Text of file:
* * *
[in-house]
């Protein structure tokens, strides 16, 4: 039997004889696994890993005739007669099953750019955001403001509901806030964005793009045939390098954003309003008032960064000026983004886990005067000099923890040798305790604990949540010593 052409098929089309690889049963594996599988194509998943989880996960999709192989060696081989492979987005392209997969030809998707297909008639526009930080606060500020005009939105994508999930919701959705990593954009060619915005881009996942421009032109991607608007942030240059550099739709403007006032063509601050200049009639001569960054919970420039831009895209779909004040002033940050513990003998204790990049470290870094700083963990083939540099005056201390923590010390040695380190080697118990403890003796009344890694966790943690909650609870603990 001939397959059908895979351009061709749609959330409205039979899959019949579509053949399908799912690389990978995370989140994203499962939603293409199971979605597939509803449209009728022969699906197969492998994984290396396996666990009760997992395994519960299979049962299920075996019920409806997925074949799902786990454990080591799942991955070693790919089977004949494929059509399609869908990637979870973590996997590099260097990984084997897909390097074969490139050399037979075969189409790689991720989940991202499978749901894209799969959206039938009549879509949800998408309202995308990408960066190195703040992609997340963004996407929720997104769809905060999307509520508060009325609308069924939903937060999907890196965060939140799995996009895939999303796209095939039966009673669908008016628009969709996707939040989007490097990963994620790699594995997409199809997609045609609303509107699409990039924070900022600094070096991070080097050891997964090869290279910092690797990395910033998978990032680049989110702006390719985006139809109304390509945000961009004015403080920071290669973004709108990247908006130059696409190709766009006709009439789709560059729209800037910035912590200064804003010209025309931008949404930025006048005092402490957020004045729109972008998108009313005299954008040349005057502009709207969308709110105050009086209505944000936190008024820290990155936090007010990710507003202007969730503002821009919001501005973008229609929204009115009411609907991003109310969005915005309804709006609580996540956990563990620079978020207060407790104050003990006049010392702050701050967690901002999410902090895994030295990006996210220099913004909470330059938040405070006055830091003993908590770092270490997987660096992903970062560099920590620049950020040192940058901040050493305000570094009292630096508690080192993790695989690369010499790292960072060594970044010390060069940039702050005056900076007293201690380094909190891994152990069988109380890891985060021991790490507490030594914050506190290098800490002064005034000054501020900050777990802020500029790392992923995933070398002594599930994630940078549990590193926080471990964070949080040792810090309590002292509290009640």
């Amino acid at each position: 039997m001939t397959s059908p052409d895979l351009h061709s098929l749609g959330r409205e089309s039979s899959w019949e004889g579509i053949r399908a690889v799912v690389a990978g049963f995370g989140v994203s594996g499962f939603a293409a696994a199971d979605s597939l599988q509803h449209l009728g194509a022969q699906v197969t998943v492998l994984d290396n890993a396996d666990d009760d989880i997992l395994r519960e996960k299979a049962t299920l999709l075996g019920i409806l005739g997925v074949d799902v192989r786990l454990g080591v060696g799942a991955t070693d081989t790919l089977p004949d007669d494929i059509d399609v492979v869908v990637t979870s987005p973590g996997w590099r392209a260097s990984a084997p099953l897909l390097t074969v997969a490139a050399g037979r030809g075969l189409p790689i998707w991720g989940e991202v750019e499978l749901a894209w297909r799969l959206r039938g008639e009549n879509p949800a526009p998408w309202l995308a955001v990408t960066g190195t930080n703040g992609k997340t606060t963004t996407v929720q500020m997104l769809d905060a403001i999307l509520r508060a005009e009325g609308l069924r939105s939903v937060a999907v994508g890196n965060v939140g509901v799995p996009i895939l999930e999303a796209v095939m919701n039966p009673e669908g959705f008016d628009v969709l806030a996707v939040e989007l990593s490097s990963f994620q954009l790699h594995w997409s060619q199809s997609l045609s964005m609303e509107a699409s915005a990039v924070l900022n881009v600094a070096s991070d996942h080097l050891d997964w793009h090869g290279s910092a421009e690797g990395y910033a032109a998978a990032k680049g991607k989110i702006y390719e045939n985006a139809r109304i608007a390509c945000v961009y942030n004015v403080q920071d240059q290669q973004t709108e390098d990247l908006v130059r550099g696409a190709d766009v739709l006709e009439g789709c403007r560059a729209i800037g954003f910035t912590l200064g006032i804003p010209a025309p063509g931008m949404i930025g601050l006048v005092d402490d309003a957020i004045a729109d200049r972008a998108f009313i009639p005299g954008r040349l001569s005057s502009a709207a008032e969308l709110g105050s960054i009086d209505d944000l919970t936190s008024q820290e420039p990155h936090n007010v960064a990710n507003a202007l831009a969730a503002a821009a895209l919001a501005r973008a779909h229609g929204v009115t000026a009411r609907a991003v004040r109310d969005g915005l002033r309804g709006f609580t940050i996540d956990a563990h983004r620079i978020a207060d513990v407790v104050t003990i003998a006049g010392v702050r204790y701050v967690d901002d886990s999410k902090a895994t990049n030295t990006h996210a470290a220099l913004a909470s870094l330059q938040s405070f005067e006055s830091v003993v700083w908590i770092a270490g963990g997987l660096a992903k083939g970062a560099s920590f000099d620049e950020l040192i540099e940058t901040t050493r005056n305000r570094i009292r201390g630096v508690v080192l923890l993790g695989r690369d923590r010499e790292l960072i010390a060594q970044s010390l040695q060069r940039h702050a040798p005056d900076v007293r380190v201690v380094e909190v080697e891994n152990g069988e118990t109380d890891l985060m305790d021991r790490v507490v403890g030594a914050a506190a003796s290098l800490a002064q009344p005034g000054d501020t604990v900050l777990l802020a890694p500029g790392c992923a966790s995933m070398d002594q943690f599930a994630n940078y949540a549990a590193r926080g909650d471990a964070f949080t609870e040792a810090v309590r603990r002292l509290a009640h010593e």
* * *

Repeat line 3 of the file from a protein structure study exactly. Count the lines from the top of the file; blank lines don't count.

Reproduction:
């Amino acid at each position: 039997m001939t397959s059908p052409d895979l351009h061709s098929l749609g959330r409205e089309s039979s899959w019949e004889g579509i053949r399908a690889v799912v690389a990978g049963f995370g989140v994203s594996g499962f939603a293409a696994a199971d979605s597939l599988q509803h449209l009728g194509a022969q699906v197969t998943v492998l994984d290396n890993a396996d666990d009760d989880i997992l395994r519960e996960k299979a049962t299920l999709l075996g019920i409806l005739g997925v074949d799902v192989r786990l454990g080591v060696g799942a991955t070693d081989t790919l089977p004949d007669d494929i059509d399609v492979v869908v990637t979870s987005p973590g996997w590099r392209a260097s990984a084997p099953l897909l390097t074969v997969a490139a050399g037979r030809g075969l189409p790689i998707w991720g989940e991202v750019e499978l749901a894209w297909r799969l959206r039938g008639e009549n879509p949800a526009p998408w309202l995308a955001v990408t960066g190195t930080n703040g992609k997340t606060t963004t996407v929720q500020m997104l769809d905060a403001i999307l509520r508060a005009e009325g609308l069924r939105s939903v937060a999907v994508g890196n965060v939140g509901v799995p996009i895939l999930e999303a796209v095939m919701n039966p009673e669908g959705f008016d628009v969709l806030a996707v939040e989007l990593s490097s990963f994620q954009l790699h594995w997409s060619q199809s997609l045609s964005m609303e509107a699409s915005a990039v924070l900022n881009v600094a070096s991070d996942h080097l050891d997964w793009h090869g290279s910092a421009e690797g990395y910033a032109a998978a990032k680049g991607k989110i702006y390719e045939n985006a139809r109304i608007a390509c945000v961009y942030n004015v403080q920071d240059q290669q973004t709108e390098d990247l908006v130059r550099g696409a190709d766009v739709l006709e009439g789709c403007r560059a729209i800037g954003f910035t912590l200064g006032i804003p010209a025309p063509g931008m949404i930025g601050l006048v005092d402490d309003a957020i004045a729109d200049r972008a998108f009313i009639p005299g954008r040349l001569s005057s502009a709207a008032e969308l709110g105050s960054i009086d209505d944000l919970t936190s008024q820290e420039p990155h936090n007010v960064a990710n507003a202007l831009a969730a503002a821009a895209l919001a501005r973008a779909h229609g929204v009115t000026a009411r609907a991003v004040r109310d969005g915005l002033r309804g709006f609580t940050i996540d956990a563990h983004r620079i978020a207060d513990v407790v104050t003990i003998a006049g010392v702050r204790y701050v967690d901002d886990s999410k902090a895994t990049n030295t990006h996210a470290a220099l913004a909470s870094l330059q938040s405070f005067e006055s830091v003993v700083w908590i770092a270490g963990g997987l660096a992903k083939g970062a560099s920590f000099d620049e950020l040192i540099e940058t901040t050493r005056n305000r570094i009292r201390g630096v508690v080192l923890l993790g695989r690369d923590r010499e790292l960072i010390a060594q970044s010390l040695q060069r940039h702050a040798p005056d900076v007293r380190v201690v380094e909190v080697e891994n152990g069988e118990t109380d890891l985060m305790d021991r790490v507490v403890g030594a914050a506190a003796s290098l800490a002064q009344p005034g000054d501020t604990v900050l777990l802020a890694p500029g790392c992923a966790s995933m070398d002594q943690f599930a994630n940078y949540a549990a590193r926080g909650d471990a964070f949080t609870e040792a810090v309590r603990r002292l509290a009640h010593e």